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Justin Speaks, Rather Well

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I don’t much like prefab faux-R&B teen pop, so you can imagine that I’m not a real big ‘NSYNC fan – I don’t hate them or anything, but they’re just not really on my radar screen. But I have an impression that they are not bad guys, that they have not been absorbed into their own sphincters due to the fame, money, adulation, etc.

Lead singer Justin Timberlake’s solo album comes out next week, though musically I can’t imagine liking it much, I wish him well. He seems to have it pretty together, and to have some humility and perspective, as displayed here:

    TEEN-heartthrob Justin Timberlake is just 21 years old, but his life is at a crossroads. He’s said bye bye bye to *NSYNC (at least for now); he and Britney Spears have gone their separate ways, and this Tuesday he puts it all on the line with a solo album.

    Timberlake describes “Justified” as “hip-hop meets retro-rock, meets R&B.”

    “I love rock, I love soul. I grew up listening to Stevie [Wonder] and Marvin Gaye,” he says. “Donny Hathaway is my favorite singer.”

    Getting to know Timberlake as a person is harder than getting to know his music. In this interview, he guarded his words and only got comfortable toward the end of the conversation.

    When asked about his kiss-and-tell indiscretion during an interview with Hot 97, Timberlake said he and Spears did share bedroom intimacy. Knowing he goofed, Timberlake added, “I’m in so much trouble.”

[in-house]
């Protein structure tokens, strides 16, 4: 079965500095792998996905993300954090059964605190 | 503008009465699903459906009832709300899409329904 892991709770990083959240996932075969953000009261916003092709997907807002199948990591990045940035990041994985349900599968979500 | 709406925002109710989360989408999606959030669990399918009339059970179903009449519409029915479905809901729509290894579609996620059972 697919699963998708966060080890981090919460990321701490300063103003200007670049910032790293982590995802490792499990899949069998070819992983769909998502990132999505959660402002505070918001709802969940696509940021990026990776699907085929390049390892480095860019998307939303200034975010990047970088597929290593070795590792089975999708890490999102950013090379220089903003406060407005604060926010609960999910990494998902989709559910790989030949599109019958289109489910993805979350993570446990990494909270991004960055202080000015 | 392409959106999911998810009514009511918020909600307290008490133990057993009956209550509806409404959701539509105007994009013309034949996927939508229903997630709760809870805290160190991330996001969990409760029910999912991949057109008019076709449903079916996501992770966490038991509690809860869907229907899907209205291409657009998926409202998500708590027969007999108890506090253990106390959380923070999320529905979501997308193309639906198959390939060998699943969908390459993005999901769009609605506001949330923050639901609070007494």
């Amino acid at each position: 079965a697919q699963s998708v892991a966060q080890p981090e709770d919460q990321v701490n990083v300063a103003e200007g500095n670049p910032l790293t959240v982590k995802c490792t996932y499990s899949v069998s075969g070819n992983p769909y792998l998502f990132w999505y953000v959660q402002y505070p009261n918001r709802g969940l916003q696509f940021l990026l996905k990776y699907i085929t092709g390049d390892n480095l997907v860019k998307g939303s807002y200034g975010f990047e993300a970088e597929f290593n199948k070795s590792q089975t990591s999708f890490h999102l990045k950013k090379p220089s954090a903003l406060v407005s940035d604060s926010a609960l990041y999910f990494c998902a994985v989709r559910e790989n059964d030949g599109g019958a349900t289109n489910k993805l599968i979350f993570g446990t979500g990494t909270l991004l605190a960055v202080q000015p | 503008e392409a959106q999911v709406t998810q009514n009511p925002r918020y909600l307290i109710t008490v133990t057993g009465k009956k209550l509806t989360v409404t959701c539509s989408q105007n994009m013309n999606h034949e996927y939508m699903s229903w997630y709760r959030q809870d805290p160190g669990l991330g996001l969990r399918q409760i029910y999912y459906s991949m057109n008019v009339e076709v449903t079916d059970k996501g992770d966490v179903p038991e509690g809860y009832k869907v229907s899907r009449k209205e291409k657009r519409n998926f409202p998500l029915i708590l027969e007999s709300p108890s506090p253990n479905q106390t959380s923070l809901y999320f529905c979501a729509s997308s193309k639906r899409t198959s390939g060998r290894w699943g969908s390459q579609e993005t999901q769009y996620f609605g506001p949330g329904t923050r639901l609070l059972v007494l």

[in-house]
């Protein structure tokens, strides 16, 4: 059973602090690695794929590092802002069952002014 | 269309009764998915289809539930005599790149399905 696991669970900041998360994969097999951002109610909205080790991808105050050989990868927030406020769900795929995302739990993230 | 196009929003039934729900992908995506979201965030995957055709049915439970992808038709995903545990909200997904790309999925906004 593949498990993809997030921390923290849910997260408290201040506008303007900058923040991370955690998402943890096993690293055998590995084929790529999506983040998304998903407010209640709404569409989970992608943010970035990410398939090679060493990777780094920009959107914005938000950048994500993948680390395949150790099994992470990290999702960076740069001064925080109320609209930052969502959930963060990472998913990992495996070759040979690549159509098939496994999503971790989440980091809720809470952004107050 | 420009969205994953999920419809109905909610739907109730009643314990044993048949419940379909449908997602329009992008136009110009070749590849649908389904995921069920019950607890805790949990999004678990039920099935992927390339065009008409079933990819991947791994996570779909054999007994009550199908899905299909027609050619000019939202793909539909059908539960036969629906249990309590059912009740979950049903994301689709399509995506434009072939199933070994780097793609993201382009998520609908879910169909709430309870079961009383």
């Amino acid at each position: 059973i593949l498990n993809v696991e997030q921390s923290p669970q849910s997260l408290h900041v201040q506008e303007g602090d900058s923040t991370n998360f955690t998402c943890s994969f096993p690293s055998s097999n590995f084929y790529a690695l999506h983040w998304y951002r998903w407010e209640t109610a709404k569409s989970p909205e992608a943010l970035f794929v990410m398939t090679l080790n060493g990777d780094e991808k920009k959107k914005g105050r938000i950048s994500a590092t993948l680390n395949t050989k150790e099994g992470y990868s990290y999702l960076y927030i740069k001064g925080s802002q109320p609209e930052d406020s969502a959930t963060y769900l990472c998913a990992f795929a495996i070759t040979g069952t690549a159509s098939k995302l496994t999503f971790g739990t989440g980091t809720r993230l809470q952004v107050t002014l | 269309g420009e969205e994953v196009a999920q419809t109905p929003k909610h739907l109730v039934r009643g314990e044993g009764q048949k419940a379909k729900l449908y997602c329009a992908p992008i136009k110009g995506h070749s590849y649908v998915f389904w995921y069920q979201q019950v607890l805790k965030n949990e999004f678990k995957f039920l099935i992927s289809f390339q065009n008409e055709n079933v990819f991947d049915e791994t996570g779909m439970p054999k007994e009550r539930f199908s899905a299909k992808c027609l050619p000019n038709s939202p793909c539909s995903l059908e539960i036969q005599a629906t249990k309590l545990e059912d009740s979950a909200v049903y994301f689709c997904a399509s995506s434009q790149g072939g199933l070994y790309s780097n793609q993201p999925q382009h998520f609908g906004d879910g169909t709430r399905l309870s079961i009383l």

“I’d like to clear that up,” Timberlake told The Post.

    “That was a situation where I didn’t want to seem like an ass on the radio, so I played along with Star [the interviewer]. I didn’t take it that seriously, and I made a joke on air. I’m glad to make any public apology that needs to be made. I never would disrespect somebody – especially somebody I was with for four years.”

Very gallant, very responsible.

    As for other women in this eligible young bachelor’s life – he’s been linked to actress Alyssa Milano – he played coy.

    “Women are great,” he said. “You want to know who I’m seeing?’ ”

    “Yeah.”

    “You really want to know?” he teased.

    “Go ahead.”

    “Her name is ‘Justified.’ ”

    Timberlake admitted the geekiness of that exchange, but it was a clever way to change topics. In conversation, he lived up to his reputation as one of the sharpest pencils in the boy-band box.

    Post: At the listening party for your album the other night, you didn’t look happy. What was wrong?

    Timberlake: I don’t like listening to myself, and I was trying to get other people’s honest reaction to it.

    Post: What did you find out?

    Timberlake: People were pretty positive. That was cool.

    Post: Of all the music played at the party, the one song that seemed to get everyone’s attention was “Right for Me.”

    Timberlake: Yeah, that’s the one I do with Bubba Sparks. It’s raw. It’s just a beat-box, vocal-percussion groove. If you listen closely to the melody, you hear that it’s really honky-tonk. I think it stands out, too.

    Post: On this album, you wrote every track. Can we assume the sentiments we’re hearing are the real you?

    Timberlake: Absolutely, completely. But the cool part about music is that anybody listening can interpret what I wrote in terms of their own life.

    Post: Is this album about your life?